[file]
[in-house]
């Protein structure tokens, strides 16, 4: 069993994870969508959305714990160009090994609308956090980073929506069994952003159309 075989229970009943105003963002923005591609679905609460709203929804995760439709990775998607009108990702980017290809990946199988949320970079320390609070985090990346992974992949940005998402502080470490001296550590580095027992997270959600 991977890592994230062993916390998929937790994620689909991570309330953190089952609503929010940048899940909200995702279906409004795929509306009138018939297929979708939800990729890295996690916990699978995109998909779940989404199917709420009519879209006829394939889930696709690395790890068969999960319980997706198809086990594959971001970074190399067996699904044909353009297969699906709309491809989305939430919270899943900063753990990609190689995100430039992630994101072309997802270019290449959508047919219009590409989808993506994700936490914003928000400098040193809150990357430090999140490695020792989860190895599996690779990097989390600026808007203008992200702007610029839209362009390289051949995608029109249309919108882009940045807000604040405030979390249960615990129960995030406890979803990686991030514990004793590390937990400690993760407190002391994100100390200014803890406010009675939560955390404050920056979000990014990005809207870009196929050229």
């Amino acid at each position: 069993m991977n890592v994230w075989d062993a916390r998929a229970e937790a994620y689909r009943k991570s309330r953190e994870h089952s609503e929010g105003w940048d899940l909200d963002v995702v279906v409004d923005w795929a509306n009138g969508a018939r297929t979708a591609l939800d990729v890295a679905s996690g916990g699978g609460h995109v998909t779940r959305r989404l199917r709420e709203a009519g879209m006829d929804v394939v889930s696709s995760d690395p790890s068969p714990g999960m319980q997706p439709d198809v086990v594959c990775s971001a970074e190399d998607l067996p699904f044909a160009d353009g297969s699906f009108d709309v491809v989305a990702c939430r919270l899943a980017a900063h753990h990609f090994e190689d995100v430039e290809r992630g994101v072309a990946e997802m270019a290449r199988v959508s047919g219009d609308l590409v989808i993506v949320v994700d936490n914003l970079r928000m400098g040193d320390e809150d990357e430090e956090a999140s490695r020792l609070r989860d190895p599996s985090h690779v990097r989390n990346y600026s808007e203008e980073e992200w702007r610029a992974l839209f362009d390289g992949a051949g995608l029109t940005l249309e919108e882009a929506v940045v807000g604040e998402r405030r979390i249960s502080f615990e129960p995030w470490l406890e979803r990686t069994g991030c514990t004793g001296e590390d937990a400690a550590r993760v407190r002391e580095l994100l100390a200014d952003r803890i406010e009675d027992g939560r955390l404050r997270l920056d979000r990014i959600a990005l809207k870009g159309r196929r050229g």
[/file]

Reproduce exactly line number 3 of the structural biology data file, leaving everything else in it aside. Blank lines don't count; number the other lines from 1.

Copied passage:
């Amino acid at each position: 069993m991977n890592v994230w075989d062993a916390r998929a229970e937790a994620y689909r009943k991570s309330r953190e994870h089952s609503e929010g105003w940048d899940l909200d963002v995702v279906v409004d923005w795929a509306n009138g969508a018939r297929t979708a591609l939800d990729v890295a679905s996690g916990g699978g609460h995109v998909t779940r959305r989404l199917r709420e709203a009519g879209m006829d929804v394939v889930s696709s995760d690395p790890s068969p714990g999960m319980q997706p439709d198809v086990v594959c990775s971001a970074e190399d998607l067996p699904f044909a160009d353009g297969s699906f009108d709309v491809v989305a990702c939430r919270l899943a980017a900063h753990h990609f090994e190689d995100v430039e290809r992630g994101v072309a990946e997802m270019a290449r199988v959508s047919g219009d609308l590409v989808i993506v949320v994700d936490n914003l970079r928000m400098g040193d320390e809150d990357e430090e956090a999140s490695r020792l609070r989860d190895p599996s985090h690779v990097r989390n990346y600026s808007e203008e980073e992200w702007r610029a992974l839209f362009d390289g992949a051949g995608l029109t940005l249309e919108e882009a929506v940045v807000g604040e998402r405030r979390i249960s502080f615990e129960p995030w470490l406890e979803r990686t069994g991030c514990t004793g001296e590390d937990a400690a550590r993760v407190r002391e580095l994100l100390a200014d952003r803890i406010e009675d027992g939560r955390l404050r997270l920056d979000r990014i959600a990005l809207k870009g159309r196929r050229g």